The Football boss it was reported in the ST last weekend is ready to kick around. At least this is one area in which he excels having served as National Team captain before taking on the mantle of President, having dribbled past his mentor, Past President Rodrigo at whose goalmouth he now attempts to leave all the ills of the FFSL. But let us for a moment leave the gory details of frauds and skullduggery behind and focus on the subject at hand, Football Competitions.
It must be said at the outset that this is one area where FFSL can claim some kudos. In spite of several challenges, the team at Football House have kept national competitions rolling, even though each year’s competitions spills into another year and at times over-run one another. In the last several years stalwarts like PP Randeniya, VP Pathirana and FFSL staffers like veteran MT Fernando, and in recent times, former CEO Anthonypillai and current Secretary General Jaswar have all been at the helm of national competitions and carried that burden admirably. Running a national competition is no task for the faint hearted and these gentlemen have performed against severe odds to keep the flame of the sport burning even while Sri Lanka kept slipping in the international rankings.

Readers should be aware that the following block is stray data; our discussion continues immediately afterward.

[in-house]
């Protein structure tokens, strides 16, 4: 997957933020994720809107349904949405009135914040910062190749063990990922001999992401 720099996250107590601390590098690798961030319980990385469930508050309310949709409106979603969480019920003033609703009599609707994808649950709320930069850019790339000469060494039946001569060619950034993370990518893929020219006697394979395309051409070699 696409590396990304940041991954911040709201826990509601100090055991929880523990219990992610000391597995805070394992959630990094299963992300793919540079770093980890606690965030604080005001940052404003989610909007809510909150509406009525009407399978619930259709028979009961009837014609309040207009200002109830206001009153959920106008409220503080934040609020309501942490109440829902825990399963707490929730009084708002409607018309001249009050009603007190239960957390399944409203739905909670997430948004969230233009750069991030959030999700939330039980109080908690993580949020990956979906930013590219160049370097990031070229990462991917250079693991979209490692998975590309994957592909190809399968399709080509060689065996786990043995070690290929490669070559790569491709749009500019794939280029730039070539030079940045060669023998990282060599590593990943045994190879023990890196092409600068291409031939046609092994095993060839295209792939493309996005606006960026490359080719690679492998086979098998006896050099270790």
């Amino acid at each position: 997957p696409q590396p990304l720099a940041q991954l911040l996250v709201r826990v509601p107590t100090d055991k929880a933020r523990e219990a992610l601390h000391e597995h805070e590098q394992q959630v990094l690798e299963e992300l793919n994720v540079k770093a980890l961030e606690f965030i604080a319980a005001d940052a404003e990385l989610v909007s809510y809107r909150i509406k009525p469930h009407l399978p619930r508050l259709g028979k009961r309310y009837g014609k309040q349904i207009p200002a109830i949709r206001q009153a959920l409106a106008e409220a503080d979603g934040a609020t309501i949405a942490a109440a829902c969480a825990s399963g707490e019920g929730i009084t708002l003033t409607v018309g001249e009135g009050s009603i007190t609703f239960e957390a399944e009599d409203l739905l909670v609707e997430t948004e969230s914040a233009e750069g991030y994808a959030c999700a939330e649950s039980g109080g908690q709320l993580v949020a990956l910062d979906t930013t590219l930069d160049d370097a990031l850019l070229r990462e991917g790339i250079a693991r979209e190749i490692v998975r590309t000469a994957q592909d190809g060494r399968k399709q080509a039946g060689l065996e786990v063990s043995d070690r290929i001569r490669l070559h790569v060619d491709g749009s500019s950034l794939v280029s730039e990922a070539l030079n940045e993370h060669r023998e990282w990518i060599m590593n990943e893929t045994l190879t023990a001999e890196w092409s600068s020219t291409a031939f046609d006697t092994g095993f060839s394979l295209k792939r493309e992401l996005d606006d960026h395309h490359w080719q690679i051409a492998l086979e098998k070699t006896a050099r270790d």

What then are the struggles of running a meaningful competition calendar? One that ensures a high standard snowballing into quality players and a competitive national team that can hold its own among other nations, even if they are South Asian minnows? At the top of this pyramid checklist are playgrounds and well equipped stadia. Football lost some of its finest grounds in and around Colombo and other main cities, as Cricket gained prominence and acquired traditional football venues that drew crowds in days gone by. Next, are the Clubs that are at best, city teams built around well wishers and strong football supporters such as our football hero PD Sirsena of Saunders fame and others like Manilal Fernnado – Blue Star, Ranjith Rodrigo – Negombo Youth, Robert Peiris – Renown, Hurley Silveira – Ratnam and Rohitha Fernando – New Young! These clubs regrettably have no sustainable organisation structures as you would see in Cricket and notably in Rugby with popular city landmarks like the CR&FC, CH&FC, Havelock SC and so on. So the never ending dependence on football patrons go on though clearly it is an aging exercise with a younger set destined to hopefully take over. But no paradigm shift is evident and the notion of a professional circuit virtually non-existent. Thus, into the breach come ad-hoc competitions, more carnival affairs that favor an easy-to-run format like the mushrooming 7-A-Sides gravely tinkering with the 90 minute technically proficient international game played in specified conditions as approved by FIFA. Little wonder, its allied international competitions culminate in the greatest sporting event, the World Cup.